THAT IS SELF-AUTHENTICATING
Extrinsic evidence of authenticity as a condition precedent to admissibility is not
with respect to the following:
The following items of evidence are self-authenticating; they require no extrinsic evidence of authenticity in order to be admitted:
(1) Domestic public documents under seal. A document bearing a seal purporting
to be that
of the United States, or of any State, district, commonwealth, territory, or insular possession
thereof, or of the Panama Canal Zone, or the Trust Territory of the Pacific Islands, or of a
political subdivision, department, officer, or agency thereof, and a signature purporting to
be an attestation or execution.
(1) Domestic Public Documents That Are Sealed and Signed. A document that bears:
(A) a seal purporting to be that of the United States; any state, district, commonwealth, territory, or insular possession of the United States; the former Panama Canal Zone; the Trust Territory of the Pacific Islands; a political subdivision of any of these entities; or a department, agency, or officer of any entity named above; and
(B) a signature purporting to be an execution or attestation.
(2) Domestic public documents not under seal. A document purporting to bear the
in the official capacity of an officer or employee of any entity included in paragraph (1),
having no seal, if a public officer having a seal and having official duties in the district or
political subdivision of the officer or employee certifies under seal that the signer has the
official capacity and that the signature is genuine.
(2) Domestic Public Documents That Are Not Sealed but Are Signed and Certified. A document that bears no seal if:
(A) it bears the signature of an officer or employee of an entity named in Rule 902(1)(A); and
(B) another public officer who has a seal and official duties within that same entity certifies under seal, or its equivalent, that the signer has the official capacity and that the signature is genuine.
(3) Foreign public documents. A document purporting to be executed or attested in
official capacity by a person authorized by the laws of a foreign country to make the
execution or attestation, and accompanied by a final certification as to the genuineness of the
signature and official position (i) of the executing or attesting person, or (ii) of any foreign
official whose certificate of genuineness of signature and official position relates to the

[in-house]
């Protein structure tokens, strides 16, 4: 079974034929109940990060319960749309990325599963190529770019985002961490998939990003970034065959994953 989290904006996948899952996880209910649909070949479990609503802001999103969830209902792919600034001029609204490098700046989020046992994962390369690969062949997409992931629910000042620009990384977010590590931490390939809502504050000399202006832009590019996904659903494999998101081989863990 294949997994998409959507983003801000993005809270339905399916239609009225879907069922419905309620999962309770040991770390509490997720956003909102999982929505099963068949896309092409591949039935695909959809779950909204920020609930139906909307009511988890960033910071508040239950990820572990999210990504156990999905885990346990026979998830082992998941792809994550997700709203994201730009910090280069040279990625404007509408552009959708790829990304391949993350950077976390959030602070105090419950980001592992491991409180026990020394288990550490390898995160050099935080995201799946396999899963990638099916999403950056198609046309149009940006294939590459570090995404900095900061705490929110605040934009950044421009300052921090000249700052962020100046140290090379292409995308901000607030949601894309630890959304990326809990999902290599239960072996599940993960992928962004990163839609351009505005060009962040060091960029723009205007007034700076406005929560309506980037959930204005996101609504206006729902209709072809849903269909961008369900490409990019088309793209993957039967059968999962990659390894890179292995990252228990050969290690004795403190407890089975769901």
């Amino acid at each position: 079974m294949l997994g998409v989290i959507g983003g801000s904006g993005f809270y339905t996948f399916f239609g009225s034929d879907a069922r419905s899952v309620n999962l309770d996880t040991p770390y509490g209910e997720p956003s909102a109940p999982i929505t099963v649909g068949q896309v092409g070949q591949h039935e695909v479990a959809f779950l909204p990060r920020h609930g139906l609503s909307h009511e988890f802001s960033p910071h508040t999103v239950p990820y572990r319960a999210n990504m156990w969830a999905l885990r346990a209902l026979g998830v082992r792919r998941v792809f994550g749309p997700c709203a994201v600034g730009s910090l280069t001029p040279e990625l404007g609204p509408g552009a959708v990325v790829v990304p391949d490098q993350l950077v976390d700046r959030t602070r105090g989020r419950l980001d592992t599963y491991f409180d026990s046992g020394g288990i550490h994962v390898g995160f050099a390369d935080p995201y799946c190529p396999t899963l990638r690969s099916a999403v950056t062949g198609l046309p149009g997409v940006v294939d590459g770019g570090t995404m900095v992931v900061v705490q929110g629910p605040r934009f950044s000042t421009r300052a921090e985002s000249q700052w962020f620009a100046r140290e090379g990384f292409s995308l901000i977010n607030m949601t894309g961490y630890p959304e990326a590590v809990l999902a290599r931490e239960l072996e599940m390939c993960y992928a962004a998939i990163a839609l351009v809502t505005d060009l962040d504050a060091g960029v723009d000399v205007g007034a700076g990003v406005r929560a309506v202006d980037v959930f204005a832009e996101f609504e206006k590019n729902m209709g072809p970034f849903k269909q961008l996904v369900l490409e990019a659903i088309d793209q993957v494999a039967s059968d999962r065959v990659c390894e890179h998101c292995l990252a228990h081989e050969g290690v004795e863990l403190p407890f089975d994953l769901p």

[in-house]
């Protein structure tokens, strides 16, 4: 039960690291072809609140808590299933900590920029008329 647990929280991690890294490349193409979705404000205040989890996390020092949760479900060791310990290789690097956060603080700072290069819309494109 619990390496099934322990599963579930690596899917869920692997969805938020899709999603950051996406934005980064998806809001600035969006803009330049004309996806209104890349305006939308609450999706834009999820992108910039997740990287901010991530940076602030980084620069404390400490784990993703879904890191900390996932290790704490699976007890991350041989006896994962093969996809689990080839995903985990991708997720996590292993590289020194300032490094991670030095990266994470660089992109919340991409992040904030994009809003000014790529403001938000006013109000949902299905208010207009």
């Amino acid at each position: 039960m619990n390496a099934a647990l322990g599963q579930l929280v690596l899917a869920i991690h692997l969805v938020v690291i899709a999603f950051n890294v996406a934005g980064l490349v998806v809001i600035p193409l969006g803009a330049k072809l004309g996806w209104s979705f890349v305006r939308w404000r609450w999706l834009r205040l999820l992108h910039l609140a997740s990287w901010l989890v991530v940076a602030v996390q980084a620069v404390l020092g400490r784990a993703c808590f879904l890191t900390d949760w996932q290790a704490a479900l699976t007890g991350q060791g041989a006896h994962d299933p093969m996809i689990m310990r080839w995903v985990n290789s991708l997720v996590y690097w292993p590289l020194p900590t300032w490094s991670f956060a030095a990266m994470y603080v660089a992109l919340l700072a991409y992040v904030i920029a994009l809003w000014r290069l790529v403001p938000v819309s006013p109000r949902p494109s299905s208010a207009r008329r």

execution or attestation or is in a chain of certificates of genuineness of signature and official
position relating to the execution or attestation. A final certification may be made by a
secretary of embassy or legation, consul general, consul, vice consul, or consular agent of
the United States, or a diplomatic or consular official of the foreign country assigned or
accredited to the United States. If reasonable opportunity has been given to all parties to
investigate the authenticity and accuracy of official documents, the court, for good cause
shown, may order that they be treated as presumptively authentic without final certification
or permit them to be evidenced by an attested summary with or without final
(3) Foreign Public Documents. A document that purports to be signed or attested by a person who is authorized by a foreign country's law to do so. The document must be accompanied by a final certification that certifies the genuineness of the signature and official position of the signer or attester, or of any foreign official whose certificate of genuineness relates to the signature or attestation or is in a chain of certificates of genuineness relating to the signature or attestation. The certification may be made by a secretary of a United States embassy or legation; by a consul general, vice consul, or consular agent of the United States; or by a diplomatic or consular official of the foreign country assigned or accredited to the United States. If all parties have been given a reasonable opportunity to investigate the document's authenticity and accuracy, the court may, for good cause, either:
(A) order that it be treated as presumptively authentic without final certification; or
(B) allow it to be evidenced by an attested summary with or without final certification.
(4) Certified copies of public records. A copy of an official record or report or
or of a document authorized by law to be recorded or filed and actually recorded or filed in
a public office, including data compilations in any form, certified as correct by the custodian
or other person authorized to make the certification, by certificate complying with paragraph
(1), (2), or (3) or complying with any law of the United States or of this state.
(4) Certified Copies of Public Records. A copy of an official record, or a copy of a document that was recorded or filed in a public office as authorized by law, if the copy is certified as correct by:
(A) the custodian or another person authorized to make the certification; or